Artwork: Brendan Lynch/Axios
The digestion of question 2 feels like pulling teeth.
The big picture: When you get past the jargon, the metric that voters will face when they go to the polls on Election Day comes down to how much of our insurance premiums should cover dental procedures and how much insurers should pocket.
A “yes” would force insurers to spend 83 cents of every dollar on patient dental care, a threshold known as the “medical loss rate.”
- That would leave 17 cents of every dollar for administrative costs, taxes, and revenue.
- It would be the first law of its kind in the United States regulating dental plans in the same way as medical plans.
A “no” would impose no threshold on dental insurers.
Details: The proposed dental insurance overhaul would cause the state’s Division of Insurance to block proposals in which insurers pay less than 83% for dental care, according to a report by the Tufts University Center for State Policy Analysis.
- It would also force insurers to give discounts if they fail to meet the 83% standard.
- They would also be required to disclose more financial and operational data, per CSPA.
There are few details on the portion of premiums that typically covers dental care, which is perhaps why the ACPD notes that the voting question is “built on relatively thin information.”
- The report says many dental insurers could easily adapt to an 83% standard, with the exception of “smaller and less efficient health insurers”.
Yes, but: A report by the National Association of Dental Plans indicates that in one scenario, a small insurer would have to increase premiums by 38%, from $35 to $50, and increase claims by 60% to meet the threshold while pocketing enough to maintain the company afloat.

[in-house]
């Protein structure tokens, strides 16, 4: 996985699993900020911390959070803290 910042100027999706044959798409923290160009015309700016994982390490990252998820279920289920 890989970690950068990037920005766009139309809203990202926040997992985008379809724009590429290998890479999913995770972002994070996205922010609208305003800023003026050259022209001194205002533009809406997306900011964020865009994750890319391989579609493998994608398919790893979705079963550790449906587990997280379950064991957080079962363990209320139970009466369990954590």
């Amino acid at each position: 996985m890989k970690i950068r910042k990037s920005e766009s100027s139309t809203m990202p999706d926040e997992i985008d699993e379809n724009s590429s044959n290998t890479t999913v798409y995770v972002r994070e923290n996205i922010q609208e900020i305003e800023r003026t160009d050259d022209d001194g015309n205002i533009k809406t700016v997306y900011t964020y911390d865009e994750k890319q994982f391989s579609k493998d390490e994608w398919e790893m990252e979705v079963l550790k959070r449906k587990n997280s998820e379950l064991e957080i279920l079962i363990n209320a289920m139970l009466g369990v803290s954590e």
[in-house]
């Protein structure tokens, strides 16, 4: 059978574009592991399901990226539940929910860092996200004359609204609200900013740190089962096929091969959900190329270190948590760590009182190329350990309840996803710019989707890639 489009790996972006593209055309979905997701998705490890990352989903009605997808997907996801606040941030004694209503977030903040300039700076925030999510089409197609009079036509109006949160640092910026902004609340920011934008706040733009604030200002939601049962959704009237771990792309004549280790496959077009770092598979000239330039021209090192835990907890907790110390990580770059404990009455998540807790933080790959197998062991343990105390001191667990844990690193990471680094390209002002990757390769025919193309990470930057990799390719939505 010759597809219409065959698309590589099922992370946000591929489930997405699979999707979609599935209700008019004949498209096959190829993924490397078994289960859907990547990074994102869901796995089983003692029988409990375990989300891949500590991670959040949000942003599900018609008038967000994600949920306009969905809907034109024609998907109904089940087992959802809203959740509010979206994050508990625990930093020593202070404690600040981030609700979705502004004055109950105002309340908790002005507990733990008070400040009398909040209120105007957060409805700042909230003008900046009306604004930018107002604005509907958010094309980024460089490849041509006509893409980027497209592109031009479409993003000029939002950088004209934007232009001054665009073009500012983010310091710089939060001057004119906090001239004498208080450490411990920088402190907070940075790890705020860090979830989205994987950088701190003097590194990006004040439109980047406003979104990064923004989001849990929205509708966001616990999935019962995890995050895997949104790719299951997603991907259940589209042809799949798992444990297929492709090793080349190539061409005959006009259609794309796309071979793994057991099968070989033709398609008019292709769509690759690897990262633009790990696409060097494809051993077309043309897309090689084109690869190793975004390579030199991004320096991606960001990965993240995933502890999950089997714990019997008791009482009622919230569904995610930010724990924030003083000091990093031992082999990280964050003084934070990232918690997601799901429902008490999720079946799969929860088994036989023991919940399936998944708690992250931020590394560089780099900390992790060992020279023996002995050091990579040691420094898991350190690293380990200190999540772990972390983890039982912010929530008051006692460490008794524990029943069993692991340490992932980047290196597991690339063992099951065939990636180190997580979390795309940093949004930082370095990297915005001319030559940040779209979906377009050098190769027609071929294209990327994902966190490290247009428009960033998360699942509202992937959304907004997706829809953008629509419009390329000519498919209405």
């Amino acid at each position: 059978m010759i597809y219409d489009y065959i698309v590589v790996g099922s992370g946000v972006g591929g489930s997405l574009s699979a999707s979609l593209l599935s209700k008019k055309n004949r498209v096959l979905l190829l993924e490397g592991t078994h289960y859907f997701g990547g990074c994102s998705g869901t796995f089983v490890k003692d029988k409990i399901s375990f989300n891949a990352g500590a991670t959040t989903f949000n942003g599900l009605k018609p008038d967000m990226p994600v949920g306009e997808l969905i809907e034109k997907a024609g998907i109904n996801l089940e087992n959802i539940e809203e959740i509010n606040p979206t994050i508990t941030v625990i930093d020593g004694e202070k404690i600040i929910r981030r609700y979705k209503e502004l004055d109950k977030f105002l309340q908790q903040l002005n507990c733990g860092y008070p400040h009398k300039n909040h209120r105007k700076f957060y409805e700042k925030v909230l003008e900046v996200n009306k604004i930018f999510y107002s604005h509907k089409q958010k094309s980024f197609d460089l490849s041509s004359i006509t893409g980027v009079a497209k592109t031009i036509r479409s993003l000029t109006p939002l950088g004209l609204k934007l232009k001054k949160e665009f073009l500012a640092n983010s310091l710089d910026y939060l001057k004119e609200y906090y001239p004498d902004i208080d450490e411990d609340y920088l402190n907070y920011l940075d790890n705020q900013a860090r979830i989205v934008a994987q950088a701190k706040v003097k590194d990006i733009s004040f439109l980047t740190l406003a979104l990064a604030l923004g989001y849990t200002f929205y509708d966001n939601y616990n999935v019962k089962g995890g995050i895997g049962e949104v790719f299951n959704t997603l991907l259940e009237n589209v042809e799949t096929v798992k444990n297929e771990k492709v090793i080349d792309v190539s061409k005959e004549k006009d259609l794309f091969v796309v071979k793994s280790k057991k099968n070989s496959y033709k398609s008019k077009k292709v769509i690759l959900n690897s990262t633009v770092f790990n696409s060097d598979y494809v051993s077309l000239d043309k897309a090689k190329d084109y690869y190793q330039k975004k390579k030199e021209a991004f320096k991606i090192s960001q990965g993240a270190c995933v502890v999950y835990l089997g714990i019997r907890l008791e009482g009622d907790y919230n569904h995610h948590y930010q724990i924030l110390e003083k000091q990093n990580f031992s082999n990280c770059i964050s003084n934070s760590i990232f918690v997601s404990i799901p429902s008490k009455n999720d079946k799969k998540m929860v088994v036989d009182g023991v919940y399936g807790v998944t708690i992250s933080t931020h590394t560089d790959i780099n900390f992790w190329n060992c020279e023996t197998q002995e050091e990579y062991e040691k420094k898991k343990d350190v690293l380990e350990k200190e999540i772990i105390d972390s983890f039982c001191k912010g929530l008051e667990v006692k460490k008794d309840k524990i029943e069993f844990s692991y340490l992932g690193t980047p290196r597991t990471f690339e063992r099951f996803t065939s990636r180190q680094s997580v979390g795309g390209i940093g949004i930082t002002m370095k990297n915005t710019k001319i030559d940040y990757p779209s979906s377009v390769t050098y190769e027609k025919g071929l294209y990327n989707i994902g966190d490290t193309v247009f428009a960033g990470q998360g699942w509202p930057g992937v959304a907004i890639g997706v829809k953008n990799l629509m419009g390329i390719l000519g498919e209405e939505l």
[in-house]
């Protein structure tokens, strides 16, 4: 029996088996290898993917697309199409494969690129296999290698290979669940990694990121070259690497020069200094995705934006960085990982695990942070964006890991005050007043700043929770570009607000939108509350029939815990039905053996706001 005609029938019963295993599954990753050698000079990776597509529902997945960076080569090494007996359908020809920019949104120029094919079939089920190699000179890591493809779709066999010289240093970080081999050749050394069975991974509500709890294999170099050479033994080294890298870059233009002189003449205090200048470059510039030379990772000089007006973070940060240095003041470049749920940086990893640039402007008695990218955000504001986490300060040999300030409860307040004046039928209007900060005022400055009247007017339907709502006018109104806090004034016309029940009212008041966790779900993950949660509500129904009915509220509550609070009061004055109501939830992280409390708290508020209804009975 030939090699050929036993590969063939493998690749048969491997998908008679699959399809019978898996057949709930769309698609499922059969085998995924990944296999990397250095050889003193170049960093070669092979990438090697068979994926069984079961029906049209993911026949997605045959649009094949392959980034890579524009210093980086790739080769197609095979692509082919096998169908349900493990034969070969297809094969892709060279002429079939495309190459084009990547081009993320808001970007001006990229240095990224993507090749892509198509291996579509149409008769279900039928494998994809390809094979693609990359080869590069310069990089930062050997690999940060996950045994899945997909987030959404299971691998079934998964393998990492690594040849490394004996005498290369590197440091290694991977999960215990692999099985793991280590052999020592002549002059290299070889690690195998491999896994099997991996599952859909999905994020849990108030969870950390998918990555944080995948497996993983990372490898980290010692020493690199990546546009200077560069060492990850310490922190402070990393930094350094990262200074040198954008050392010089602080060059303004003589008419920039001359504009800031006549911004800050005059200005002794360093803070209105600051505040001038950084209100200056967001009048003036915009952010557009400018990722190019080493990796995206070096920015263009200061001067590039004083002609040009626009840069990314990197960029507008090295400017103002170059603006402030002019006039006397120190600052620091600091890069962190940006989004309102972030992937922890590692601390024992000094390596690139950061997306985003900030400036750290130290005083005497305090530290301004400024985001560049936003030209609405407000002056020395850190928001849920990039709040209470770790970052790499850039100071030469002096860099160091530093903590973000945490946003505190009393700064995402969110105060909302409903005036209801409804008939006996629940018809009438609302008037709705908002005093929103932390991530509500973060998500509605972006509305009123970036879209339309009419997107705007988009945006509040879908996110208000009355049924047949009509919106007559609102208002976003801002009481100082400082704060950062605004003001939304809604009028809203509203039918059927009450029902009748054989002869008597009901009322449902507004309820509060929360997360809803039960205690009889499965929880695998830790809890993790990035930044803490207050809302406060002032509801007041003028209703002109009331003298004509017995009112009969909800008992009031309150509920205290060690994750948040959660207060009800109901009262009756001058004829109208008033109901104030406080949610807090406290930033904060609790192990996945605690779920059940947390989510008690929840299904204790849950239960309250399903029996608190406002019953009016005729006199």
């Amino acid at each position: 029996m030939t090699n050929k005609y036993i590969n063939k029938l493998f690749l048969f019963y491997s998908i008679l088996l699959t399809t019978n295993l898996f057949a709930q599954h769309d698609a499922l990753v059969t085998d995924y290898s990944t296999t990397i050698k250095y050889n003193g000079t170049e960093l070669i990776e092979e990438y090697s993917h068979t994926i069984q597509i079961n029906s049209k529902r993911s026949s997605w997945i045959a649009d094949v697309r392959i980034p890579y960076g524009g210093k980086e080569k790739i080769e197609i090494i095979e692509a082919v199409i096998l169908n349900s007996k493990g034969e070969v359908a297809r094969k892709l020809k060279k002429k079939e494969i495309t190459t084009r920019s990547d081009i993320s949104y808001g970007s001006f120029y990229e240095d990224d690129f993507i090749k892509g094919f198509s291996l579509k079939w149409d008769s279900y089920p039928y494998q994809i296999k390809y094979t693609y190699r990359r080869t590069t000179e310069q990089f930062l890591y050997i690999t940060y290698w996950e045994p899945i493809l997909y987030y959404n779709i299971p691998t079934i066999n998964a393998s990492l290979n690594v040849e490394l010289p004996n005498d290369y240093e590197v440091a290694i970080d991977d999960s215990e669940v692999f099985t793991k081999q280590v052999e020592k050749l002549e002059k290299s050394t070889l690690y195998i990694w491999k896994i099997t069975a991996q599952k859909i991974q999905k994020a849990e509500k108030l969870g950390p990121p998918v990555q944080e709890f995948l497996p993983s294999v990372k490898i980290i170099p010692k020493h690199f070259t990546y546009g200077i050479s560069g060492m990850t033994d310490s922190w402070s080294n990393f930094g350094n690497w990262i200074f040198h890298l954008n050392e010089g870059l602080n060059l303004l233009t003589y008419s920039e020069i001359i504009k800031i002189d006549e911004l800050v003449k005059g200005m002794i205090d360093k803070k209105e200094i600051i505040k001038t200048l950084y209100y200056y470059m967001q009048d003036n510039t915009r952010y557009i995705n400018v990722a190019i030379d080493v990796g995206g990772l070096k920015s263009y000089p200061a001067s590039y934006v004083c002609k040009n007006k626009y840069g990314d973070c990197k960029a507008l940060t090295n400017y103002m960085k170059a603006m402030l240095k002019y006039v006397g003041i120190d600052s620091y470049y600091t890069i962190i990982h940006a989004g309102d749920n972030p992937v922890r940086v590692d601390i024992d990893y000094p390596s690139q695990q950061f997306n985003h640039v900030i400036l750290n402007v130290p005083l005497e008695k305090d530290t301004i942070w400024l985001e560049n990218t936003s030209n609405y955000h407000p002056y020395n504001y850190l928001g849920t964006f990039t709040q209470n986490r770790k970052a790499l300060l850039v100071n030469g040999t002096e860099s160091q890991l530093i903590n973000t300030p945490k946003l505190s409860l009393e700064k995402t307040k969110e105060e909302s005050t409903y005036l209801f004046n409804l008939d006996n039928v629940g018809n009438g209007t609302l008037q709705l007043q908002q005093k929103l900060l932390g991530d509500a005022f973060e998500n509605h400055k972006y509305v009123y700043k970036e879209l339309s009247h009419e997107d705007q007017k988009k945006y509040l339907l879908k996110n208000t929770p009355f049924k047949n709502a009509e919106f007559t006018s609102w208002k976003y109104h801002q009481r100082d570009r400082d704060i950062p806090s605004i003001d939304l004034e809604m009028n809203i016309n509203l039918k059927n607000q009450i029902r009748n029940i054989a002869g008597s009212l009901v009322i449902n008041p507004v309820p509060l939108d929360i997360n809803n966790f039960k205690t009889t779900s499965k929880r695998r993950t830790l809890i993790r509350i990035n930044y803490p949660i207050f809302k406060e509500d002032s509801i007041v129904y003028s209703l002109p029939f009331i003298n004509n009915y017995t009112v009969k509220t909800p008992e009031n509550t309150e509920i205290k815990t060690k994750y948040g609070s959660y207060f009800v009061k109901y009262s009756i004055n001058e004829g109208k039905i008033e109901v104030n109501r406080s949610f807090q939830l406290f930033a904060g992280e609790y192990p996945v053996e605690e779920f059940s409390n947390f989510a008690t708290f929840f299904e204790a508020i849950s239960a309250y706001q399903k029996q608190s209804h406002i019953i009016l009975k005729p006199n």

- The CSPA report says insurers could meet the 83% standard in several ways, such as covering a wide range of procedures or letting dentists charge a higher price and pass the costs on to patients.
What they say : “Patient premium money should be spent supporting patient care, and dental patients deserve to know how much of their dental insurance premiums go to their actual care versus insurers’ profits and administrative costs,” said Andrew Tonelli, co-chair of the Massachusetts Dental Society’s Governmental Affairs Committee and former president of the Boston District Dental Society, in a recent press release.
The other side: Former state senator James Welch, representing the Committee to Protect Access to Quality Dental Care, told GBH News’ Jim Braude that the government shouldn’t regulate dental insurance in the same way that it regulates medical insurance, which is compulsory.
- Since dental plans are not mandatory, dental insurers tend to have fewer policyholders than medical insurers. Yet dental insurance companies face the same administrative costs as medical insurers, according to the committee.